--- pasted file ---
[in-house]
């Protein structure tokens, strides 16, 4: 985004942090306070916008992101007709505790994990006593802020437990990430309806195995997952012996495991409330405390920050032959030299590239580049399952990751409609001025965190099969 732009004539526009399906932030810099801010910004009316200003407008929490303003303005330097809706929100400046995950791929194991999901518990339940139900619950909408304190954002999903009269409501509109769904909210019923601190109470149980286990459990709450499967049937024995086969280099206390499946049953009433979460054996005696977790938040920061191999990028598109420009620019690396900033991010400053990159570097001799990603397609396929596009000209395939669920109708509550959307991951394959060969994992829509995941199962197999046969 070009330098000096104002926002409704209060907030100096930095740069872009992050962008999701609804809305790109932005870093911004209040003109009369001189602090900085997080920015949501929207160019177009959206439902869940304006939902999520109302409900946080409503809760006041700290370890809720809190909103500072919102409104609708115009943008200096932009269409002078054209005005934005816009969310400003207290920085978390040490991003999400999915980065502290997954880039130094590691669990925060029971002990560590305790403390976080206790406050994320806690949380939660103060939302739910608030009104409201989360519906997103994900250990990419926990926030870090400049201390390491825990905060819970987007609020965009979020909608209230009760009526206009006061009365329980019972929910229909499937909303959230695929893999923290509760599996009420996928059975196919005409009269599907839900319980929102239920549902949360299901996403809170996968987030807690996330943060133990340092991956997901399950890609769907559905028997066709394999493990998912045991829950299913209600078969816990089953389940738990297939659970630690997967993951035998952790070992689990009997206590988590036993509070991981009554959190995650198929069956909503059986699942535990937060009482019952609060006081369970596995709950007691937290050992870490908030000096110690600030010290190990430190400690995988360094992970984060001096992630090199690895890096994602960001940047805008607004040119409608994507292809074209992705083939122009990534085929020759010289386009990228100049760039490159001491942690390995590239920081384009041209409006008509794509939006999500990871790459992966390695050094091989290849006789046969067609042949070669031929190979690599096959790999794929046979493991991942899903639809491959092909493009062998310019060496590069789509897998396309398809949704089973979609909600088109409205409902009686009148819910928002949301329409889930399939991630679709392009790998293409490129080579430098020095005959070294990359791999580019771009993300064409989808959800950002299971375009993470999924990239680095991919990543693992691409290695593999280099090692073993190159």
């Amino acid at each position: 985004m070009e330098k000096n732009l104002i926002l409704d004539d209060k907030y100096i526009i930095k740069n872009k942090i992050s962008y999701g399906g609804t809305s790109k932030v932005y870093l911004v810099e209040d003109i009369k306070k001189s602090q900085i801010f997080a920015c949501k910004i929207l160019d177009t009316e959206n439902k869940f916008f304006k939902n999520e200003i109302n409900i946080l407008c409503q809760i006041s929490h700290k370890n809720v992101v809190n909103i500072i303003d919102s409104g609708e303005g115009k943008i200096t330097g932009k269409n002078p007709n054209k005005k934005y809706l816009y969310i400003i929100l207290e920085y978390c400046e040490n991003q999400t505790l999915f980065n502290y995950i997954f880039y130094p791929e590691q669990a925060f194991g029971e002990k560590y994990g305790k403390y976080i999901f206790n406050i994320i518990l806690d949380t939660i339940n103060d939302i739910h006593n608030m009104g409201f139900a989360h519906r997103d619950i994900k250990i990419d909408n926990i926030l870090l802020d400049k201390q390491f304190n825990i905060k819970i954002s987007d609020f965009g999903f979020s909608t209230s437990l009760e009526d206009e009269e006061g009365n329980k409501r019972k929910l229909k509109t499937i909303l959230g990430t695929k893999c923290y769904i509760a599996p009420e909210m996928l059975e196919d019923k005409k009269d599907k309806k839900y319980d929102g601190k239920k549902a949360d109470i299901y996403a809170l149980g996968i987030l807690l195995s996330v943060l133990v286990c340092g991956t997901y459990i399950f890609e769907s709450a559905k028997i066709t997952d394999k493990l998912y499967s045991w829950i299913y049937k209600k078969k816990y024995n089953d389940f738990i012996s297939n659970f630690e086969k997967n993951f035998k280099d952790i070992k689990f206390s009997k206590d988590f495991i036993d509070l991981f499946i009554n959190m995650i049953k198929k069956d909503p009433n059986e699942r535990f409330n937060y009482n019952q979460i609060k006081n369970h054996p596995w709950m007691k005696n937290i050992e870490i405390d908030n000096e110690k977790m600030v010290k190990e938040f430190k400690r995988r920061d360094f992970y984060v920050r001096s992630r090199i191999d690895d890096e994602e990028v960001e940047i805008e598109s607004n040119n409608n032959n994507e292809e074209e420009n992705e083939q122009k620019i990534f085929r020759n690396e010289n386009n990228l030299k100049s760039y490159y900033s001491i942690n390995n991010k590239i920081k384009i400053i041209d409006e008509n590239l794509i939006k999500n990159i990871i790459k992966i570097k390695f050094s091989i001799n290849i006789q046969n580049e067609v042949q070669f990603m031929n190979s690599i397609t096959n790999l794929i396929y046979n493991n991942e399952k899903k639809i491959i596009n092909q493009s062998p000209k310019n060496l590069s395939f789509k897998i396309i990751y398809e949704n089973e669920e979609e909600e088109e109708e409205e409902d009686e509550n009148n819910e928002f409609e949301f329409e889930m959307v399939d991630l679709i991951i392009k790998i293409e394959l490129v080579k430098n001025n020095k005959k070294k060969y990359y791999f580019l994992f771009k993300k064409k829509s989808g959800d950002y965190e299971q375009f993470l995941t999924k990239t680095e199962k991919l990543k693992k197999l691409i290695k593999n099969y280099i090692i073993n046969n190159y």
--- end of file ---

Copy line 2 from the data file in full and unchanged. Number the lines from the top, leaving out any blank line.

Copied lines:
């Protein structure tokens, strides 16, 4: 985004942090306070916008992101007709505790994990006593802020437990990430309806195995997952012996495991409330405390920050032959030299590239580049399952990751409609001025965190099969 732009004539526009399906932030810099801010910004009316200003407008929490303003303005330097809706929100400046995950791929194991999901518990339940139900619950909408304190954002999903009269409501509109769904909210019923601190109470149980286990459990709450499967049937024995086969280099206390499946049953009433979460054996005696977790938040920061191999990028598109420009620019690396900033991010400053990159570097001799990603397609396929596009000209395939669920109708509550959307991951394959060969994992829509995941199962197999046969 070009330098000096104002926002409704209060907030100096930095740069872009992050962008999701609804809305790109932005870093911004209040003109009369001189602090900085997080920015949501929207160019177009959206439902869940304006939902999520109302409900946080409503809760006041700290370890809720809190909103500072919102409104609708115009943008200096932009269409002078054209005005934005816009969310400003207290920085978390040490991003999400999915980065502290997954880039130094590691669990925060029971002990560590305790403390976080206790406050994320806690949380939660103060939302739910608030009104409201989360519906997103994900250990990419926990926030870090400049201390390491825990905060819970987007609020965009979020909608209230009760009526206009006061009365329980019972929910229909499937909303959230695929893999923290509760599996009420996928059975196919005409009269599907839900319980929102239920549902949360299901996403809170996968987030807690996330943060133990340092991956997901399950890609769907559905028997066709394999493990998912045991829950299913209600078969816990089953389940738990297939659970630690997967993951035998952790070992689990009997206590988590036993509070991981009554959190995650198929069956909503059986699942535990937060009482019952609060006081369970596995709950007691937290050992870490908030000096110690600030010290190990430190400690995988360094992970984060001096992630090199690895890096994602960001940047805008607004040119409608994507292809074209992705083939122009990534085929020759010289386009990228100049760039490159001491942690390995590239920081384009041209409006008509794509939006999500990871790459992966390695050094091989290849006789046969067609042949070669031929190979690599096959790999794929046979493991991942899903639809491959092909493009062998310019060496590069789509897998396309398809949704089973979609909600088109409205409902009686009148819910928002949301329409889930399939991630679709392009790998293409490129080579430098020095005959070294990359791999580019771009993300064409989808959800950002299971375009993470999924990239680095991919990543693992691409290695593999280099090692073993190159």